The Huntington | ‘100 Great British Drawings’ is a Must-See Exhibition

"100 Great British Drawings" exhibition is on view from June 18 - September 5, 2022 at The Huntington's MaryLou and George Boone Gallery.

PHOTO: Tina Kistinger | South News | "100 Great British Drawings" at The Huntington

The Huntington is a must-see cultural destination for young and old, locals and tourists alike. For younger generations, it’s the cool place where you can see and experience the distinct aroma of the blooming corpse flower. For older generations, it’s synonymous with famous works of art – Pinkie and Blue Boy – and magnificent collections of rare books and manuscripts.

For this author, visiting The Huntington is to see one of the most significant collections of British art outside the United Kingdom. From grand manner paintings to silver to graphic art, the collection is renowned for its breadth. But, not as widely known is its extensive collection of drawings from the 17th through the mid-20th century.

“100 Great British Drawings” is a major exhibition that traces the practice of drawing by spotlighting rare treasures from the collection. The Huntington is the sole venue for this exhibition.

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PHOTO: The Huntington Library, Art Museum, and Botanical Gardens | Thomas Rowlandson (1756 or 1757–1827), A French Frigate Towing an English Man-o’-War into Port, ca. 1790

“Drawing is the most spontaneous and intimate of art forms, revealing the thoughts and mood of the artist through the stroke of a pen or touch of a brush in watercolor”, said Melinda McCurdy, curator of British art, curator of the exhibition, and author of the catalog. “It is a practice especially associated with British artists, whose serious engagement with the medium is on vibrant display in the works we highlight in this exhibition.”

Organized chronologically as well as by theme, this exhibition explores portraiture, historical subjects, landscape, still life, botanical illustration, and caricature. These works represent a full range of styles, some not as well-known as others, including quick pencil sketches, fluid pen-and-ink studies, and highly refined watercolor paintings.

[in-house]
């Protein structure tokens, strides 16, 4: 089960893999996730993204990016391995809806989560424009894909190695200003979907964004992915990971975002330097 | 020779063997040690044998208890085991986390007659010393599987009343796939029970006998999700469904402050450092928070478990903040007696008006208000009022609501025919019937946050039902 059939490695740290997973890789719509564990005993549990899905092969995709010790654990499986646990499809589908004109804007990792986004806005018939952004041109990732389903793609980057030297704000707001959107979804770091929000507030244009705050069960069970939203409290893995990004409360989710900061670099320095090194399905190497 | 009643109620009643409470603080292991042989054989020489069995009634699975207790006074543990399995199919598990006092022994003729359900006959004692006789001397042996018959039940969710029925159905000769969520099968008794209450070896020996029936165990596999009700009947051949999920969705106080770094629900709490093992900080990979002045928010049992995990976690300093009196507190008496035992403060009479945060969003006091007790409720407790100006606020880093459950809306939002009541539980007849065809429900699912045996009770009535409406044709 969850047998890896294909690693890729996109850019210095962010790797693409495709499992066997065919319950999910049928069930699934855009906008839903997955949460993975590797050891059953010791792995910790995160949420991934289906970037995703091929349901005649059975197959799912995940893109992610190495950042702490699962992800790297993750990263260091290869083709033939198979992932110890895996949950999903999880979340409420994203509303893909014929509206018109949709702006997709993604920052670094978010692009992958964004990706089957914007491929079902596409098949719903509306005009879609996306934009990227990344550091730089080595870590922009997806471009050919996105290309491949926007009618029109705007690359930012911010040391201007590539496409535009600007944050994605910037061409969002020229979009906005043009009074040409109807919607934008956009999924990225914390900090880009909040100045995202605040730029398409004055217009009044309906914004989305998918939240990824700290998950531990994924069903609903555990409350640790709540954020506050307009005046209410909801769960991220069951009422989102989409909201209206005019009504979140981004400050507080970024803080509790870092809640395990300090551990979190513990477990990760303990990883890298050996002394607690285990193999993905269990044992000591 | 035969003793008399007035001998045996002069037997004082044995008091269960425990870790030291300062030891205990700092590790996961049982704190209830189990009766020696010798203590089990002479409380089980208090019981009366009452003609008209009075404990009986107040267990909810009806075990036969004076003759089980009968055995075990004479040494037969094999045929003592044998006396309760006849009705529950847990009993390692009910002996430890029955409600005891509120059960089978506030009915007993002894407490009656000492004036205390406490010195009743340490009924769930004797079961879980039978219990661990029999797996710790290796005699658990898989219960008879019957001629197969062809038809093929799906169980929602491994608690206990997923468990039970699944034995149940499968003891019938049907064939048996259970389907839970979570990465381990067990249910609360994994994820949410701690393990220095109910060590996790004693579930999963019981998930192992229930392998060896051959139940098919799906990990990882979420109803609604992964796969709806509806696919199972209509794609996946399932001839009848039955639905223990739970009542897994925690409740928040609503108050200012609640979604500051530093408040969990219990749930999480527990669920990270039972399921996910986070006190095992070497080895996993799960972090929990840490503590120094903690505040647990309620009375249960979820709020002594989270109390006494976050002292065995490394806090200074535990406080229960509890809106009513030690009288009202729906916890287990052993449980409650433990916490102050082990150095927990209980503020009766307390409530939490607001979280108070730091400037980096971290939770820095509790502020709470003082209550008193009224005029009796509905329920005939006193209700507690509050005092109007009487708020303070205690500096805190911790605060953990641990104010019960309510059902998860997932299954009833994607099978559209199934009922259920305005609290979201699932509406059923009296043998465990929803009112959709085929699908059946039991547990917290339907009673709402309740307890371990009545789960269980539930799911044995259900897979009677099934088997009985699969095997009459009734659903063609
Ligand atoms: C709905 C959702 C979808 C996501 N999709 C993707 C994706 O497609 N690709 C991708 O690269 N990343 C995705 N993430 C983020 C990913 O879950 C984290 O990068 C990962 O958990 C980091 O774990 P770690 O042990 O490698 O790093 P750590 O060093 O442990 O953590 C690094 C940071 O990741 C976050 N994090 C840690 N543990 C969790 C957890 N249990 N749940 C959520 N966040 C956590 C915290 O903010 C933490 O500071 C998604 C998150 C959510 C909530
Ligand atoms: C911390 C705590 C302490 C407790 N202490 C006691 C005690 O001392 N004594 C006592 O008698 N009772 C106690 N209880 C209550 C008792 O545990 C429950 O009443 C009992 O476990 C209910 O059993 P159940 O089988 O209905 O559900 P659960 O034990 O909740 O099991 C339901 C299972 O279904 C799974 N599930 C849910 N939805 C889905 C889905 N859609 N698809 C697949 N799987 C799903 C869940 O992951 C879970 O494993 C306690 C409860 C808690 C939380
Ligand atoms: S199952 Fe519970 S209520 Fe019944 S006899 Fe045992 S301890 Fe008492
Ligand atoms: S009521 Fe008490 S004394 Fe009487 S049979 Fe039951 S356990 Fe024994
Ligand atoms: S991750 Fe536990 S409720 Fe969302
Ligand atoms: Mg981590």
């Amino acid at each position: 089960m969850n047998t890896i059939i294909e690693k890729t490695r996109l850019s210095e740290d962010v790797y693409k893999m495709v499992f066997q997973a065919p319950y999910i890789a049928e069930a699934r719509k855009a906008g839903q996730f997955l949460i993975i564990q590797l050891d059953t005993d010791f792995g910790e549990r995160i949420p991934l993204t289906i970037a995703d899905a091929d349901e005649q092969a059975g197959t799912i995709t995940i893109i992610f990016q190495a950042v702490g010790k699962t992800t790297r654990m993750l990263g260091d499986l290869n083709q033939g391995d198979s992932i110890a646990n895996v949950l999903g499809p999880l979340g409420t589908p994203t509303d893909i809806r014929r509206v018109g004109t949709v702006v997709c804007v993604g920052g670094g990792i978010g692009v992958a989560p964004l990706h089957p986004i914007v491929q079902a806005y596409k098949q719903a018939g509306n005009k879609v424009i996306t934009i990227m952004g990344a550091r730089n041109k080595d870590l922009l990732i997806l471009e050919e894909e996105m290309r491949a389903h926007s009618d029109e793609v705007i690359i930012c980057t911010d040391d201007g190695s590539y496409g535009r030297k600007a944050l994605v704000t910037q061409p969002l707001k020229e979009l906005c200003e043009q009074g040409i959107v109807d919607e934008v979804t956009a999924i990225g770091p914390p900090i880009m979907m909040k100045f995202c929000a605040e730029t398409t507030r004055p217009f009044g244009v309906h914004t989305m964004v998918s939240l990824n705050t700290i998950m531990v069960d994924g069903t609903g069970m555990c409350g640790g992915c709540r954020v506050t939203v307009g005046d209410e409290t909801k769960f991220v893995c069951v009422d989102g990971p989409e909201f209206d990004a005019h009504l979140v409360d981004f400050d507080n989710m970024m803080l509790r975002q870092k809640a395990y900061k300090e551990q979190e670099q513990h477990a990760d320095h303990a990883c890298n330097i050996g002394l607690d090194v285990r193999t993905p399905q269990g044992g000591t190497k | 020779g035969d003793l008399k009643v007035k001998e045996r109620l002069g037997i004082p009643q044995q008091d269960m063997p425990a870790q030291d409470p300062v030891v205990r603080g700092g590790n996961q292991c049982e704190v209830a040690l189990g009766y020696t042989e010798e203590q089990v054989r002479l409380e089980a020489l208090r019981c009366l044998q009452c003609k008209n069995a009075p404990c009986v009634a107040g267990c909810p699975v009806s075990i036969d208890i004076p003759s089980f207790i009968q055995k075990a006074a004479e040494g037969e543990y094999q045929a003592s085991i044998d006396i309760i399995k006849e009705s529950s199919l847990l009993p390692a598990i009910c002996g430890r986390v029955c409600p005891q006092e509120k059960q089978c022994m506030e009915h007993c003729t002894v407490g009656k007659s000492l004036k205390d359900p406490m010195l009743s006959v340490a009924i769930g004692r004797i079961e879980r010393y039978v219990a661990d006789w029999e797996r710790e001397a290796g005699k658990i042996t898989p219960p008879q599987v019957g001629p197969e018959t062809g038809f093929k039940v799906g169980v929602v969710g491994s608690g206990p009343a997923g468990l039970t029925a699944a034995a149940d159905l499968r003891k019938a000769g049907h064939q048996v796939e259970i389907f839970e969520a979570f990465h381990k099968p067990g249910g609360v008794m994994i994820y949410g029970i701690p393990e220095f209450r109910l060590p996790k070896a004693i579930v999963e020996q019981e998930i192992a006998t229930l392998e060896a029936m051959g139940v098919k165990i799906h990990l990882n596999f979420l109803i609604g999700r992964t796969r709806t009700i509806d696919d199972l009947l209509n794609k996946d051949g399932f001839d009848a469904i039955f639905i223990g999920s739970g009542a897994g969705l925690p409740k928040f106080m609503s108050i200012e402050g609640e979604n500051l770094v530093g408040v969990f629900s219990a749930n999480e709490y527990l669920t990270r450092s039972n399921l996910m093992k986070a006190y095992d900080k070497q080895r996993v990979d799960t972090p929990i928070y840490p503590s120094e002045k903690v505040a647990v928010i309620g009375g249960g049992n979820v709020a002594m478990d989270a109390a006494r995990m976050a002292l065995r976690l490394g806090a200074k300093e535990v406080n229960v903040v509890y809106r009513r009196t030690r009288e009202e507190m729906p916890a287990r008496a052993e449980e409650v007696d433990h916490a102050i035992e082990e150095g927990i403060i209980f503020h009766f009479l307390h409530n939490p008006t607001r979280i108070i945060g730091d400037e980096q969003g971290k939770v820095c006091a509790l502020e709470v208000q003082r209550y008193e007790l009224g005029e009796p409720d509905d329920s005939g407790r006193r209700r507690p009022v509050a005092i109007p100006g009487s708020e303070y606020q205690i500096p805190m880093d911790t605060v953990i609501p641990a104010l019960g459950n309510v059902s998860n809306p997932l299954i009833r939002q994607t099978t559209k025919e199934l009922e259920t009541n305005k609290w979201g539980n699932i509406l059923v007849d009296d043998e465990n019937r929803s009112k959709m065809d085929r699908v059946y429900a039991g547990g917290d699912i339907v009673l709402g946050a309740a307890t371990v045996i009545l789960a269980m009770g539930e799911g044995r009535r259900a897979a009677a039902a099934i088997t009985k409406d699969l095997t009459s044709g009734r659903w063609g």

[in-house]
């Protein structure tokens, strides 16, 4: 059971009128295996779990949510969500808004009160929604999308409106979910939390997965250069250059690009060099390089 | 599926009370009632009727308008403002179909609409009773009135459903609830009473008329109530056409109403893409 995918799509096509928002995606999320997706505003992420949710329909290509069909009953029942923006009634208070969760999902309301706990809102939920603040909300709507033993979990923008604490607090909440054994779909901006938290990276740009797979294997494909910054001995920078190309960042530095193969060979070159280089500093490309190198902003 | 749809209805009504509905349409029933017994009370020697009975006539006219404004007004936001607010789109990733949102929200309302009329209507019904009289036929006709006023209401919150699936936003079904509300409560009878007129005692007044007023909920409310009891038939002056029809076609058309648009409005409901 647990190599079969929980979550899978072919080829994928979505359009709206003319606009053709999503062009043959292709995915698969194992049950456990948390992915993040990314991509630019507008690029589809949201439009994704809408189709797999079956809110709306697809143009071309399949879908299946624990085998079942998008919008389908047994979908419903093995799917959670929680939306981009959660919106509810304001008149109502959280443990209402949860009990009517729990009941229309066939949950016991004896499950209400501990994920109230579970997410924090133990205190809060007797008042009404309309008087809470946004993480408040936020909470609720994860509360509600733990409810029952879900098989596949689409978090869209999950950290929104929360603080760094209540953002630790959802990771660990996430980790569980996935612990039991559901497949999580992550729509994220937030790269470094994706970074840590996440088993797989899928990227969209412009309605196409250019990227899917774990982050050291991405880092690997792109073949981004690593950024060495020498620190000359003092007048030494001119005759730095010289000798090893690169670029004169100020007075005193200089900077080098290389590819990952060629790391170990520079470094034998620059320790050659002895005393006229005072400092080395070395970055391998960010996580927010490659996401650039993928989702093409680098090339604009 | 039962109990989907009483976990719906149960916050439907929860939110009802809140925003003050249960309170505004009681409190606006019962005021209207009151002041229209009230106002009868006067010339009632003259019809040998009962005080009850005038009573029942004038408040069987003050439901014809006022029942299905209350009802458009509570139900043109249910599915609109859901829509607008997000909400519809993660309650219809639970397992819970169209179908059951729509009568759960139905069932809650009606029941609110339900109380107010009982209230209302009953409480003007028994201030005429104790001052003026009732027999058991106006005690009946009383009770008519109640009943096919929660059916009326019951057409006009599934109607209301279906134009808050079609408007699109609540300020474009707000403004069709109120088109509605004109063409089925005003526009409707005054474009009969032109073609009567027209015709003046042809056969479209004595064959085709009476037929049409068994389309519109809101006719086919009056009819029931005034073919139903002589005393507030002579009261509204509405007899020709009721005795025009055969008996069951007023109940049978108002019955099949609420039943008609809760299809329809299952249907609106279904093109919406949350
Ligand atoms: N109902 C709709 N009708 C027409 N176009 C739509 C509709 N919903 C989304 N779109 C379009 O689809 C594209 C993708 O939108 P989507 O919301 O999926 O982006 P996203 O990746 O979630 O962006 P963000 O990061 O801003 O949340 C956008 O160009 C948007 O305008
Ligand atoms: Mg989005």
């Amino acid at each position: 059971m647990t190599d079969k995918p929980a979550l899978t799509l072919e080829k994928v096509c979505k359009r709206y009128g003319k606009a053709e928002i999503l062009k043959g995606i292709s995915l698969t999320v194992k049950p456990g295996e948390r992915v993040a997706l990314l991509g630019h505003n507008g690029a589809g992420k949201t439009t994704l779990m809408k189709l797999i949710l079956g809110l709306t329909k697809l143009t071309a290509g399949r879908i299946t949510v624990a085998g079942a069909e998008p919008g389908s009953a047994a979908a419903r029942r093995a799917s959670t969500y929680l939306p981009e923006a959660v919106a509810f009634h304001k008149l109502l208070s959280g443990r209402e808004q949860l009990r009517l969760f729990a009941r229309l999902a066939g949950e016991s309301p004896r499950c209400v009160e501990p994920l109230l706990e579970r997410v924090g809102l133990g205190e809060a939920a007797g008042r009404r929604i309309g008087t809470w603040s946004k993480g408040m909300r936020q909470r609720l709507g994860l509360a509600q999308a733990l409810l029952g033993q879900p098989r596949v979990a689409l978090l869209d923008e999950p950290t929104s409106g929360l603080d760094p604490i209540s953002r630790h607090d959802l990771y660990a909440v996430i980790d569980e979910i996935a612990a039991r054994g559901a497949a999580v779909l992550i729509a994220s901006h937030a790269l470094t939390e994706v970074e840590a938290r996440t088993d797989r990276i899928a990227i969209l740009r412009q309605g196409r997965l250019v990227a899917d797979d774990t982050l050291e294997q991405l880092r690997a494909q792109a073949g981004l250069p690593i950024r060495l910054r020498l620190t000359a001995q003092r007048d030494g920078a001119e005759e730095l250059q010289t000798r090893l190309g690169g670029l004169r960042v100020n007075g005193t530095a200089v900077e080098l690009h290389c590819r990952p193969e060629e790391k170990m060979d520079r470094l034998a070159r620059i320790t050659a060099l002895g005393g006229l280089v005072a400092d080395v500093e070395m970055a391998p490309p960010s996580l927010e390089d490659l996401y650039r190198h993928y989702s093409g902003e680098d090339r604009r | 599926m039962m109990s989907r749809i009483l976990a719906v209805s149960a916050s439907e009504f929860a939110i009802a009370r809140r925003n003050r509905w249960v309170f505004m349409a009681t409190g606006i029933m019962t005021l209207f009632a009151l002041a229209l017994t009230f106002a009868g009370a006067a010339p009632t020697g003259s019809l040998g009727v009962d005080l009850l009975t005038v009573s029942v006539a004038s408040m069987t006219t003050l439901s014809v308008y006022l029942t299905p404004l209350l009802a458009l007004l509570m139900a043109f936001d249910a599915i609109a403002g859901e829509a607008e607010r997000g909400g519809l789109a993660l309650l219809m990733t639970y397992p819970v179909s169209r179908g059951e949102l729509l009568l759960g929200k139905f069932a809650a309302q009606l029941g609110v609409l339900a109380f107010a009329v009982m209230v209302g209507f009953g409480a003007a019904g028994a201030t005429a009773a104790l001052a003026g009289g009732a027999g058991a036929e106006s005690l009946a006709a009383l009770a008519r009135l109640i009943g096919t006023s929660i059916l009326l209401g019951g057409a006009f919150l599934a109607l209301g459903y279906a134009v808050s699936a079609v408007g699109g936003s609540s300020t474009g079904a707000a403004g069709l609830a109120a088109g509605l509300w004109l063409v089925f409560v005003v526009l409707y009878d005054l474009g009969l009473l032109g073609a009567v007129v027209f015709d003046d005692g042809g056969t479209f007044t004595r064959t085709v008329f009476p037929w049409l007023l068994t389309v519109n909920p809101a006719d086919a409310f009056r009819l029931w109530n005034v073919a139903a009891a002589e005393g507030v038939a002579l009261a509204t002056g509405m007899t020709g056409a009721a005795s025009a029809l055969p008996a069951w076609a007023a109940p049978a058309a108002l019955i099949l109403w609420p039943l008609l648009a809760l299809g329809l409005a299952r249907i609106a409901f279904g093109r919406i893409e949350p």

When you step into the gallery, it’s as though you walked into a watercolor. The walls are bathed in soothing purples and blues, which allows for the drawings to pop off the walls to command your attention.

PHOTO: The Huntington Library, Art Museum, and Botanical Gardens | Joseph Mallord William Turner (1775–1851), Beaumaris Castle, Anglesey, ca. 1825–36

Many of the works on display feature watercolors, which allow the artists to create ethereal and luminous effects that are well suited to capturing the misty English climate. J. M. W. Turner was a master of these atmospheric effects in both oil and watercolor, which is evident in Beaumaris Castle, Anglesey. This masterpiece has layers of washes of colors to create a soft fog that obscures the objects by blending the line between sea and land.

PHOTO: The Huntington Library, Art Museum, and Botanical Gardens | Matilda Conyers (ca. 1698–1793), Wallflower and Tulip, 1767

All the famous British artists that we know and love have a place in this exhibition, but it’s the lesser known artists that will intrigue you for further study. Case in point, the beautiful illustration titled Wallflower and Tulip by Matilda Conyers. The details rendered bring the flowers to life as if it was presently in your hand to hold and admire.

With this exhibition covering a span of over 300 hundred years of drawings, one shouldn’t be surprised that it isn’t all pretty landscapes on display. Artists experience life as we all do and their art is a reflection of life. The Industrial Revolution, World War I, and artistic styles such as abstraction, French Impressionism, Fauvism, Expressionism, Cubism and Surrealism are all represented in this exhibition.

For anyone that is passionate about art or British history, this exhibition is a must-see. For those studying art, this exhibition is a master class in drawing. The opportunity to view these rarely-seen master works in an intimate setting is priceless.

As Ann Bermingham, professor emeritus of the history of art and architecture at the University of California, Santa Barbara, concludes in her essay for the exhibition catalog, “If The Huntington drawings speak to us over the distances of time and space, it is because they still hold in their linear grasp the thrill and promise of endless creativity.”